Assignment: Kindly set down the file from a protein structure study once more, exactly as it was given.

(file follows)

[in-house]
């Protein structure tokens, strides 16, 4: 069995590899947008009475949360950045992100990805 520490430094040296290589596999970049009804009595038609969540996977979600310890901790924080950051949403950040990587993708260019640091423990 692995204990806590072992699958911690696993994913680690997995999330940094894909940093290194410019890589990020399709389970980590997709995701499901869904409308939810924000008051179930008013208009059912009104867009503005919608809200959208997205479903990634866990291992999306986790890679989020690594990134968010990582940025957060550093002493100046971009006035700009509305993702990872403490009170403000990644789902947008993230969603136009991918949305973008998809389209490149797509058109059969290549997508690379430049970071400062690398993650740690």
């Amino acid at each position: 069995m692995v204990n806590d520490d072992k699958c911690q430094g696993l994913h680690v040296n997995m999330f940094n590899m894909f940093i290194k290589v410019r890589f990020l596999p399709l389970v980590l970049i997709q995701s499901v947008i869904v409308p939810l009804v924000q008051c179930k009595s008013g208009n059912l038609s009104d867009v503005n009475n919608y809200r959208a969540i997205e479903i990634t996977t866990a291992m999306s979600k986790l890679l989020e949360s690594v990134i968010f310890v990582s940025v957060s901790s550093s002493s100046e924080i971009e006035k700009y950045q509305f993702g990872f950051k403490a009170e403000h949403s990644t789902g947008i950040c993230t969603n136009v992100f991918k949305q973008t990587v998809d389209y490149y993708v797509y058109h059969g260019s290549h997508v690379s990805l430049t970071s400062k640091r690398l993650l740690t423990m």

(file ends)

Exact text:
[in-house]
């Protein structure tokens, strides 16, 4: 069995590899947008009475949360950045992100990805 520490430094040296290589596999970049009804009595038609969540996977979600310890901790924080950051949403950040990587993708260019640091423990 692995204990806590072992699958911690696993994913680690997995999330940094894909940093290194410019890589990020399709389970980590997709995701499901869904409308939810924000008051179930008013208009059912009104867009503005919608809200959208997205479903990634866990291992999306986790890679989020690594990134968010990582940025957060550093002493100046971009006035700009509305993702990872403490009170403000990644789902947008993230969603136009991918949305973008998809389209490149797509058109059969290549997508690379430049970071400062690398993650740690």
């Amino acid at each position: 069995m692995v204990n806590d520490d072992k699958c911690q430094g696993l994913h680690v040296n997995m999330f940094n590899m894909f940093i290194k290589v410019r890589f990020l596999p399709l389970v980590l970049i997709q995701s499901v947008i869904v409308p939810l009804v924000q008051c179930k009595s008013g208009n059912l038609s009104d867009v503005n009475n919608y809200r959208a969540i997205e479903i990634t996977t866990a291992m999306s979600k986790l890679l989020e949360s690594v990134i968010f310890v990582s940025v957060s901790s550093s002493s100046e924080i971009e006035k700009y950045q509305f993702g990872f950051k403490a009170e403000h949403s990644t789902g947008i950040c993230t969603n136009v992100f991918k949305q973008t990587v998809d389209y490149y993708v797509y058109h059969g260019s290549h997508v690379s990805l430049t970071s400062k640091r690398l993650l740690t423990m």